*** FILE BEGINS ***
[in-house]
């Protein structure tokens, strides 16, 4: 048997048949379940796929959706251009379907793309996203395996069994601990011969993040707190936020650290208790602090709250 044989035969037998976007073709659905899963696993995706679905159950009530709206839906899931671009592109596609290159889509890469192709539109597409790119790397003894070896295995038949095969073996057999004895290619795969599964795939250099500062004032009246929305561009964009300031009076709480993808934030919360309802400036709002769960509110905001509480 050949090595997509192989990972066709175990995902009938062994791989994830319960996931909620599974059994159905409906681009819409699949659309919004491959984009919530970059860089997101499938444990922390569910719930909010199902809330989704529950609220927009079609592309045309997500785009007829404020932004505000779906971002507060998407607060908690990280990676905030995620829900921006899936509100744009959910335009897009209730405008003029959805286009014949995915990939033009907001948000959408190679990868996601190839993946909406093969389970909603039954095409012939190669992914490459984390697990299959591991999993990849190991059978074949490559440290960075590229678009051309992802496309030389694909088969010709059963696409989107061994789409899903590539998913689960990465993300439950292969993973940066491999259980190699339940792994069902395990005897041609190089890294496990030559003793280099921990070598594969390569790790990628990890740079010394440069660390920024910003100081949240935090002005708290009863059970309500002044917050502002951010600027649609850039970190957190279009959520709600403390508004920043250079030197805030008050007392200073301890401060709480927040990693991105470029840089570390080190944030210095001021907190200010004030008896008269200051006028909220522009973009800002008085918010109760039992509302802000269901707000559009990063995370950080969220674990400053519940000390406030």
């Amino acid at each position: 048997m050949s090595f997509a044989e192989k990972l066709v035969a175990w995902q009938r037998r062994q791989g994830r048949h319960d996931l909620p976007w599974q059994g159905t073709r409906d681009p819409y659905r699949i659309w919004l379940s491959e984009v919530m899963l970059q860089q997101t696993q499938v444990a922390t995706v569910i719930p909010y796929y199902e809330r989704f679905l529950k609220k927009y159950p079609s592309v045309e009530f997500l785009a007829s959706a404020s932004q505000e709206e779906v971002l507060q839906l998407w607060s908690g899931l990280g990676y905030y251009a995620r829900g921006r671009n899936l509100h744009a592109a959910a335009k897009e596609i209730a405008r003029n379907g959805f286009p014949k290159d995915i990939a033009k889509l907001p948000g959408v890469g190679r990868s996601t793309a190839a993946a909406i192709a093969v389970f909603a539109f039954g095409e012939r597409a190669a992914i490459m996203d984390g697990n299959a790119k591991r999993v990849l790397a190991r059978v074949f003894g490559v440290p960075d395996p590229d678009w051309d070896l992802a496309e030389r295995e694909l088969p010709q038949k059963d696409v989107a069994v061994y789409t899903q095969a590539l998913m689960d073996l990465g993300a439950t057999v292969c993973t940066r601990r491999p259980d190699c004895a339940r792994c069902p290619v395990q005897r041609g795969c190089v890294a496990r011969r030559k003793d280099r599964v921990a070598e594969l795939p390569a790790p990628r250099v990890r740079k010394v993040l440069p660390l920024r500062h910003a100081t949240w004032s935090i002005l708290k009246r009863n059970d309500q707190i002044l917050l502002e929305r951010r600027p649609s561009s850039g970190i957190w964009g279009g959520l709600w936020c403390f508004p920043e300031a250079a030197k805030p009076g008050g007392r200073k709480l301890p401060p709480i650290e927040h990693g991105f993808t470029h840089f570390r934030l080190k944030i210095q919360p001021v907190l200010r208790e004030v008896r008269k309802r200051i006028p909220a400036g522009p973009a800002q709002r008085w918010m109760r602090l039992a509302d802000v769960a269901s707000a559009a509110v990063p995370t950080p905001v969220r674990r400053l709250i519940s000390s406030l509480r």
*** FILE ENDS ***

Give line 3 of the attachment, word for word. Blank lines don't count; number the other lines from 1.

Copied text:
């Amino acid at each position: 048997m050949s090595f997509a044989e192989k990972l066709v035969a175990w995902q009938r037998r062994q791989g994830r048949h319960d996931l909620p976007w599974q059994g159905t073709r409906d681009p819409y659905r699949i659309w919004l379940s491959e984009v919530m899963l970059q860089q997101t696993q499938v444990a922390t995706v569910i719930p909010y796929y199902e809330r989704f679905l529950k609220k927009y159950p079609s592309v045309e009530f997500l785009a007829s959706a404020s932004q505000e709206e779906v971002l507060q839906l998407w607060s908690g899931l990280g990676y905030y251009a995620r829900g921006r671009n899936l509100h744009a592109a959910a335009k897009e596609i209730a405008r003029n379907g959805f286009p014949k290159d995915i990939a033009k889509l907001p948000g959408v890469g190679r990868s996601t793309a190839a993946a909406i192709a093969v389970f909603a539109f039954g095409e012939r597409a190669a992914i490459m996203d984390g697990n299959a790119k591991r999993v990849l790397a190991r059978v074949f003894g490559v440290p960075d395996p590229d678009w051309d070896l992802a496309e030389r295995e694909l088969p010709q038949k059963d696409v989107a069994v061994y789409t899903q095969a590539l998913m689960d073996l990465g993300a439950t057999v292969c993973t940066r601990r491999p259980d190699c004895a339940r792994c069902p290619v395990q005897r041609g795969c190089v890294a496990r011969r030559k003793d280099r599964v921990a070598e594969l795939p390569a790790p990628r250099v990890r740079k010394v993040l440069p660390l920024r500062h910003a100081t949240w004032s935090i002005l708290k009246r009863n059970d309500q707190i002044l917050l502002e929305r951010r600027p649609s561009s850039g970190i957190w964009g279009g959520l709600w936020c403390f508004p920043e300031a250079a030197k805030p009076g008050g007392r200073k709480l301890p401060p709480i650290e927040h990693g991105f993808t470029h840089f570390r934030l080190k944030i210095q919360p001021v907190l200010r208790e004030v008896r008269k309802r200051i006028p909220a400036g522009p973009a800002q709002r008085w918010m109760r602090l039992a509302d802000v769960a269901s707000a559009a509110v990063p995370t950080p905001v969220r674990r400053l709250i519940s000390s406030l509480r």